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I'd like to factor polynomials over the complex field. For example, how do I factor x^2+1 over $\mathbb{C}$?

Factor[x^2+1] and Factor[x^2+1, Modulus->Complexes] didn't work.

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    $\begingroup$ Factor's Modulus option is for integer modulus and finite fields. You could use GaussianIntegers -> True or Extension -> I for the Gaussian integers a+bi where a,b are integers - see here. But that's not $\mathbb{C}$. Factoring polynomials over $\mathbb{C}$ is just a matter of finding all the complex roots with Solve. $\endgroup$
    – flinty
    Sep 26, 2021 at 17:22
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    $\begingroup$ ^ i.e Times @@ ((x - #) & /@ (x /. Solve[x^2 + 1 == 0, x])) gives (-I + x) (I + x) $\endgroup$
    – flinty
    Sep 26, 2021 at 17:25
  • $\begingroup$ I'd like to add an example: Factor[x^2 + 2, Extension -> {I, Sqrt[2]}] produces (Sqrt[2] - I x)* (Sqrt[2] + I x). $\endgroup$
    – user64494
    Sep 26, 2021 at 17:25
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    $\begingroup$ @cheeseboardqueen read this about field extensions . Suppose you use Extension->Sqrt[2] then it factors over the field consisting of elements $a+b\sqrt2$ for integers $a,b$. For Extension->I that means we factorize over the Gaussian Integers which you can also enable with GaussianIntegers->True. $\endgroup$
    – flinty
    Sep 26, 2021 at 17:36
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    $\begingroup$ Does this answer your question? Factoring polynomials to factors involving complex coefficients $\endgroup$
    – Michael E2
    Jun 26, 2022 at 22:16

2 Answers 2

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Theoretically right, but sometimes sloooow:

factorComplete[poly_] := With[{var = Variables[poly]},
   Factor[
     poly,
     Extension -> ToNumberField[
        SolveValues[poly == 0, First@var],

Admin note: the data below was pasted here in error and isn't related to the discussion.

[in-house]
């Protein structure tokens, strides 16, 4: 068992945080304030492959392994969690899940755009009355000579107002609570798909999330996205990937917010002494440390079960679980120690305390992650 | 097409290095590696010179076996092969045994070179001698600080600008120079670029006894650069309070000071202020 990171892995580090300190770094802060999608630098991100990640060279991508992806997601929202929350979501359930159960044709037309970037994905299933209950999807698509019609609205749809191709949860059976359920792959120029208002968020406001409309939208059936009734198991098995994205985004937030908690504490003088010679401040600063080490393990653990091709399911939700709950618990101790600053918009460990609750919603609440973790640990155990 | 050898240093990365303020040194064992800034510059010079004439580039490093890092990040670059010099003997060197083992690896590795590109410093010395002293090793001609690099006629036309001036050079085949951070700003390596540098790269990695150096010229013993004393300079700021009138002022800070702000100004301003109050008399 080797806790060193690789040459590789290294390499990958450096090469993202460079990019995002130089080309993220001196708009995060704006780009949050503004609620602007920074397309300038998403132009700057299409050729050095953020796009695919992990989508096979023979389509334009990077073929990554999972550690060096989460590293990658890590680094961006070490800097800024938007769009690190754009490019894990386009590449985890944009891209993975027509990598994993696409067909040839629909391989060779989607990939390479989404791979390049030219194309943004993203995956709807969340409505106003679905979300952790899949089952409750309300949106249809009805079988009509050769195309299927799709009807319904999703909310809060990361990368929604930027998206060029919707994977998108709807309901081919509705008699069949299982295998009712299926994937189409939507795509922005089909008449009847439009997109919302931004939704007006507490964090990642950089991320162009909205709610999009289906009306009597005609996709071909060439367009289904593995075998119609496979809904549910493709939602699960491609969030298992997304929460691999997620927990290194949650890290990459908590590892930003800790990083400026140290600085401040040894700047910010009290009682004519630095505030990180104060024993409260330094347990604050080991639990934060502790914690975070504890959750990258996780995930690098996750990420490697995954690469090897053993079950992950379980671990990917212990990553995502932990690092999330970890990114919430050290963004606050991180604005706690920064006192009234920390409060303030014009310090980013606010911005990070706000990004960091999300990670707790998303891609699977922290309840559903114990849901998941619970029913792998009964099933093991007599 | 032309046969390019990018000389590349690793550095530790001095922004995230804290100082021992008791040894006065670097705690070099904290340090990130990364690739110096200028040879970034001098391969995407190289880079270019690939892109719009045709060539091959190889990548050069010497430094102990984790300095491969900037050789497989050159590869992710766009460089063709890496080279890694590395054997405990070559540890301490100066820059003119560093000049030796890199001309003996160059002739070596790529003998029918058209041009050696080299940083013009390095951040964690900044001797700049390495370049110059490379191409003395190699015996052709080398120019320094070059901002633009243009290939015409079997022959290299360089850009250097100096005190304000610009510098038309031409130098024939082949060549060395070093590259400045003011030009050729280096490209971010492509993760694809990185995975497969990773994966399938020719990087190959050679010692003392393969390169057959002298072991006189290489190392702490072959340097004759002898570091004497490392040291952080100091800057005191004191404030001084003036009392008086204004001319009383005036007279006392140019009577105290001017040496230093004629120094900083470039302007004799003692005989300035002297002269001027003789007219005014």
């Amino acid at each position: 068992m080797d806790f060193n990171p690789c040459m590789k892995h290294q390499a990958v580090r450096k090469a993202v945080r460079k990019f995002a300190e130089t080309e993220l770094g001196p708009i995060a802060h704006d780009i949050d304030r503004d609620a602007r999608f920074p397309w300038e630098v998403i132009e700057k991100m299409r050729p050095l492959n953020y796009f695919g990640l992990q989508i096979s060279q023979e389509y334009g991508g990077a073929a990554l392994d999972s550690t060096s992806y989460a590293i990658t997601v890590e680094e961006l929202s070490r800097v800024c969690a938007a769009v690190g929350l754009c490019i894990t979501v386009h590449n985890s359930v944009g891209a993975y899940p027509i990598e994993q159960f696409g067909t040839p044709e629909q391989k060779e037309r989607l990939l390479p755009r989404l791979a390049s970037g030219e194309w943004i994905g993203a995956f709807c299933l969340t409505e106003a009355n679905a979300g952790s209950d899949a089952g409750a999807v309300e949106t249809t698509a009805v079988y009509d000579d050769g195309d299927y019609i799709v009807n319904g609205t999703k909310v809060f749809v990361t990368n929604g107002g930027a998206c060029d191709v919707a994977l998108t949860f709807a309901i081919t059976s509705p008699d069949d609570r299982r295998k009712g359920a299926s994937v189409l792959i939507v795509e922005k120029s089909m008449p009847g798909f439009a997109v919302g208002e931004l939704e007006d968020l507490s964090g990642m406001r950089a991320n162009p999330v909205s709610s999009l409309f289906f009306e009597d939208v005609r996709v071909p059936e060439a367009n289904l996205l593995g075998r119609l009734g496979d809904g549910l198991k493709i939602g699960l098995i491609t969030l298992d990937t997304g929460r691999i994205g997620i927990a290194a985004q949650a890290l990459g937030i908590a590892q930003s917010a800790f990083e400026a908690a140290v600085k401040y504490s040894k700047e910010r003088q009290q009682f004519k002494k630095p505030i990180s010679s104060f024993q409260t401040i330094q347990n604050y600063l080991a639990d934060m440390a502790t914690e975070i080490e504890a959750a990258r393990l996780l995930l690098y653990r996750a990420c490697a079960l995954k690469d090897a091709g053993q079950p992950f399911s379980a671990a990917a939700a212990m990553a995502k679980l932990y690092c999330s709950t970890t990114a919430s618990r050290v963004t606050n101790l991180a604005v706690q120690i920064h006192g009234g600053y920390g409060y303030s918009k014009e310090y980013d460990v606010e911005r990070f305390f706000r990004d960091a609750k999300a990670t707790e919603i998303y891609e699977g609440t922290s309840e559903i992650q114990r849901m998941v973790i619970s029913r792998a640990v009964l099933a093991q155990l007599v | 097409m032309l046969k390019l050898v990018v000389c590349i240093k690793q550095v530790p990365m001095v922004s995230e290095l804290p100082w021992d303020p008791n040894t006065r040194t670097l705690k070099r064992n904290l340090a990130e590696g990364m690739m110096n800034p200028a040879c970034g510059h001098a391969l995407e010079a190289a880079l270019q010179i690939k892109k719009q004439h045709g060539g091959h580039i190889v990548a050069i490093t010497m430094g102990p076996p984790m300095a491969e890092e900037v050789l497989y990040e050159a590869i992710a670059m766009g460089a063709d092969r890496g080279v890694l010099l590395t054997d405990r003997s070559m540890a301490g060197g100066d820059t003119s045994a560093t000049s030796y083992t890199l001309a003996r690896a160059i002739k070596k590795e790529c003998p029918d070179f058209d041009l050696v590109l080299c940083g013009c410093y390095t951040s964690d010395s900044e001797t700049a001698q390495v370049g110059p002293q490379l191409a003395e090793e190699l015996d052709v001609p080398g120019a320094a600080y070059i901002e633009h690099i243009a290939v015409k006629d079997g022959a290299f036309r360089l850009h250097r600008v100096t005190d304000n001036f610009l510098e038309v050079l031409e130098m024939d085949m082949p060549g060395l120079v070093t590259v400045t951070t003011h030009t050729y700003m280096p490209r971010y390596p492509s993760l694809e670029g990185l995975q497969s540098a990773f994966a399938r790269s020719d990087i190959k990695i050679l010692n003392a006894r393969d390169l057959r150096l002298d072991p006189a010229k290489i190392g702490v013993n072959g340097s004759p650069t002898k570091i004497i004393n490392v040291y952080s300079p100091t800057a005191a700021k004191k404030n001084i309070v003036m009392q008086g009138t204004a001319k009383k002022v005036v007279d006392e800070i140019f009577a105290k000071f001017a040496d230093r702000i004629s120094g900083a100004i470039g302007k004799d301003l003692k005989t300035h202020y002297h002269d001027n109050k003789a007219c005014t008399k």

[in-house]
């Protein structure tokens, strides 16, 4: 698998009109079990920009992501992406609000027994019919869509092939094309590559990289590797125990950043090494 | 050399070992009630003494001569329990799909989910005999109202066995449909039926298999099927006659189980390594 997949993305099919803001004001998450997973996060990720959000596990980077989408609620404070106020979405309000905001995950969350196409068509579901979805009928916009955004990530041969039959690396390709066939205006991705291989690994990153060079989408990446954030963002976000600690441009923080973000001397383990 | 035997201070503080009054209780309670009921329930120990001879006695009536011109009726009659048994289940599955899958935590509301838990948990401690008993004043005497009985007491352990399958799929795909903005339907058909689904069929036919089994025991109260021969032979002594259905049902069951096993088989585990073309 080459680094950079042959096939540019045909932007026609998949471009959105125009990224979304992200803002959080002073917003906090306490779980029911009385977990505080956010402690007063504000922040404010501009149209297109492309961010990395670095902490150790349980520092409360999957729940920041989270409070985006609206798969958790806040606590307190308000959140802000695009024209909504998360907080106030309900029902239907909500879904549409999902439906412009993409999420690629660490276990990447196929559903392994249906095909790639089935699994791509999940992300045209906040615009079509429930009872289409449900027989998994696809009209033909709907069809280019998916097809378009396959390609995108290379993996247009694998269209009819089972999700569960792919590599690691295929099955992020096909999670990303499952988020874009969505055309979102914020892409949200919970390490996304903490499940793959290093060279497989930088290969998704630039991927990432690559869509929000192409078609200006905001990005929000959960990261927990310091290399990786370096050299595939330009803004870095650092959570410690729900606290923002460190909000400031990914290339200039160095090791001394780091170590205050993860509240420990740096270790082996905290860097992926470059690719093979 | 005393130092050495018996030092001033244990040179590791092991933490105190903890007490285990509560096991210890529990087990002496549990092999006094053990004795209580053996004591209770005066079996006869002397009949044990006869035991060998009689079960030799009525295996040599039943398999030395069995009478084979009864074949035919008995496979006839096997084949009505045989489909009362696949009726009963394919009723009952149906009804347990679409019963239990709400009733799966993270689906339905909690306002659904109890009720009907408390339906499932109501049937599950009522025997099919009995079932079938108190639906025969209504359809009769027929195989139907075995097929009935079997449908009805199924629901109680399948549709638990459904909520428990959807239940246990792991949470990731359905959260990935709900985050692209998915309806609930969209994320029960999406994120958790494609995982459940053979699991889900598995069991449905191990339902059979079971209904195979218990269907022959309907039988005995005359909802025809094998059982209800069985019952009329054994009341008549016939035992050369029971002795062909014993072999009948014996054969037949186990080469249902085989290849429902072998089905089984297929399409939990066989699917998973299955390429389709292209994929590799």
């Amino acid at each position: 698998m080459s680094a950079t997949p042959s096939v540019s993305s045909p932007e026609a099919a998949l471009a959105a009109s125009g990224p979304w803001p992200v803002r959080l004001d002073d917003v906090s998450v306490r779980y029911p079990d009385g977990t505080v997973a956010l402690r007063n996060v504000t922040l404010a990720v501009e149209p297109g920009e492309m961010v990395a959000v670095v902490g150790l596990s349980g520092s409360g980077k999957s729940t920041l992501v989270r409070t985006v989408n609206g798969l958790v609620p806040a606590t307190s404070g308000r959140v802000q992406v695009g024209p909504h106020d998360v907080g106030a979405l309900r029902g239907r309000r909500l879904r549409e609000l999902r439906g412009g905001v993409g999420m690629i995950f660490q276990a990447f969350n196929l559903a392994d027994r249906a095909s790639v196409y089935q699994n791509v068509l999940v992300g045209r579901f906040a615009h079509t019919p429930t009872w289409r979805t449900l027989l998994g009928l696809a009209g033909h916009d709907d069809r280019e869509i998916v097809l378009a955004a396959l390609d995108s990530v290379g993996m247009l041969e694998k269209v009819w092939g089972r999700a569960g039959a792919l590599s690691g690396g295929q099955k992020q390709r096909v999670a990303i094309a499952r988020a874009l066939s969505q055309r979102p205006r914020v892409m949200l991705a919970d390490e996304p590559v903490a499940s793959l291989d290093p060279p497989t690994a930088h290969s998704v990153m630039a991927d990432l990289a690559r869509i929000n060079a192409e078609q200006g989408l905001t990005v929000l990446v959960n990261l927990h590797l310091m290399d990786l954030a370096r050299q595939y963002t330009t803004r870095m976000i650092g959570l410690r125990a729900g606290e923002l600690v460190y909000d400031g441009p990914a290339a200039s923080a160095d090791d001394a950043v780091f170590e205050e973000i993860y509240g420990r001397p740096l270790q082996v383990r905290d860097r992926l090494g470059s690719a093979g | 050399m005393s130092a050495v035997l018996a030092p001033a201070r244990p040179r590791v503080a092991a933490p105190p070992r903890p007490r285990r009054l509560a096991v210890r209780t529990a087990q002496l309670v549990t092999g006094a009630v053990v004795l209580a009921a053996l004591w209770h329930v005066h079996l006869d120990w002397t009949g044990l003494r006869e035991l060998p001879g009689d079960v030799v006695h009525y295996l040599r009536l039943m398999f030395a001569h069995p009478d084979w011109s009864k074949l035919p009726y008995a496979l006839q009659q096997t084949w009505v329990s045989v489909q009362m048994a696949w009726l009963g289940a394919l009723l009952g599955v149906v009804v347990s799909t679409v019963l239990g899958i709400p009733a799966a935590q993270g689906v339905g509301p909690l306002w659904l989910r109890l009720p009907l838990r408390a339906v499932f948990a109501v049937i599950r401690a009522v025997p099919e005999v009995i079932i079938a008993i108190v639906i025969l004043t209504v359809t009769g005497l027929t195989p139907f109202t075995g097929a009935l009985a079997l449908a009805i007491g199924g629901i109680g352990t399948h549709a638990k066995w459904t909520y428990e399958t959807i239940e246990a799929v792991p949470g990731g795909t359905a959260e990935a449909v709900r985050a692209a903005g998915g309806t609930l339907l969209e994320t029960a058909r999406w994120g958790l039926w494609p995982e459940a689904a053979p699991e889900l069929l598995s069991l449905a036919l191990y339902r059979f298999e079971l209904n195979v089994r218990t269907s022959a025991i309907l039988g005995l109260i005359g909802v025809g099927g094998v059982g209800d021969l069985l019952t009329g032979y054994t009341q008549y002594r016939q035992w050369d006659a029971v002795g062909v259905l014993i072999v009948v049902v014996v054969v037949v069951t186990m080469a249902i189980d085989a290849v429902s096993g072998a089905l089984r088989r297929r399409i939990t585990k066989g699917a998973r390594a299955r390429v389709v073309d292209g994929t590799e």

All][[1, 1]] (* extract generator *)
     ] /; 
    Length@var == 1 && PolynomialQ[poly, x]
   ];
factorComplete[x^2 + 1]

(*  (-I + x) (I + x)  *)

Faster:

factorComplete2[poly_] := With[{var = Variables[poly]},
   Module[{factors, coeff},
     factors = Solve[poly == 0, First@var];
     coeff = Coefficient[poly, First[var]^Length[factors]];
     coeff (Times @@ Flatten[factors /. Rule -> Subtract])
     ] /; Length@var == 1 && PolynomialQ[poly, x]
   ];
factorComplete2[x^5 + x + 1] // ToRadicals

$$\eqalign{ \left(x+\sqrt[3]{-1}\right) & \left(x-(-1)^{2/3}\right) \cr & \left(x-\frac{1-i \sqrt{3}}{3\ 2^{2/3} \sqrt[3]{25-3 \sqrt{69}}}-\frac{1}{6} \left(1+i \sqrt{3}\right) \sqrt[3]{\frac{1}{2} \left(25-3 \sqrt{69}\right)}-\frac{1}{3}\right) \cr & \left(x-\frac{1+i \sqrt{3}}{3\ 2^{2/3} \sqrt[3]{25-3 \sqrt{69}}}-\frac{1}{6} \left(1-i \sqrt{3}\right) \sqrt[3]{\frac{1}{2} \left(25-3 \sqrt{69}\right)}-\frac{1}{3}\right) \cr & \left(x+\frac{1}{3} \left(-1+\sqrt[3]{\frac{2}{25-3 \sqrt{69}}}+\sqrt[3]{\frac{1}{2} \left(25-3 \sqrt{69}\right)}\right)\right) \cr}$$

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I just tried Factor[x^2 + 1, Extension -> Sqrt[-1]] and it worked!!

Edit: See comments below. It didn't work over $\mathbb{C}$.

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  • $\begingroup$ Try it on other real polynomials. $\endgroup$
    – Michael E2
    Sep 26, 2021 at 17:36
  • $\begingroup$ I this what it's doing there is that it's factoring over $\mathbb{Q}[i]$ and not $\mathbb{C}$ unfortunately because Factor[x^2 + 3, Extension -> Sqrt[-1]] did not factor. sigh $\endgroup$ Sep 26, 2021 at 17:38
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    $\begingroup$ This won't work: Factor[x^3 + 1, Extension -> Sqrt[-1]] you'll get two factors $(1 + x)$ and $(1 - x + x^2)$ which is irreducible in the Gaussian integers (your field extension). Instead you should use Solve to find all the roots a,b,c,d.... and then express the factors as (x-a)(x-b)(x-c)(x-d).... etc to fully factor in $\mathbb{C}$. This has already been shown in the comments. $\endgroup$
    – flinty
    Sep 26, 2021 at 17:40
  • $\begingroup$ @flinty Is that what {Rule -> Subtract, List -> Times} and {Equal -> Subtract, Or -> Times} is doing then? To be more specific that "subtract" creates the difference, "list" lists the factors, and "times" is the function (multiplication)? $\endgroup$ Sep 26, 2021 at 17:43
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    $\begingroup$ @cheeseboardqueen those are rules used in a replacement /.. It converts Solve's solutions of the form List[List[Rule[x,a],List[Rule[x,b]],...] into a product (x-a)(x-b)... or more fully Times[Subtract[x,a],Subtract[x,b],...] so yes that's answer finds the roots with Solve and then builds an expression of the fully $\mathbb{C}$-factored polynomial. $\endgroup$
    – flinty
    Sep 26, 2021 at 17:47

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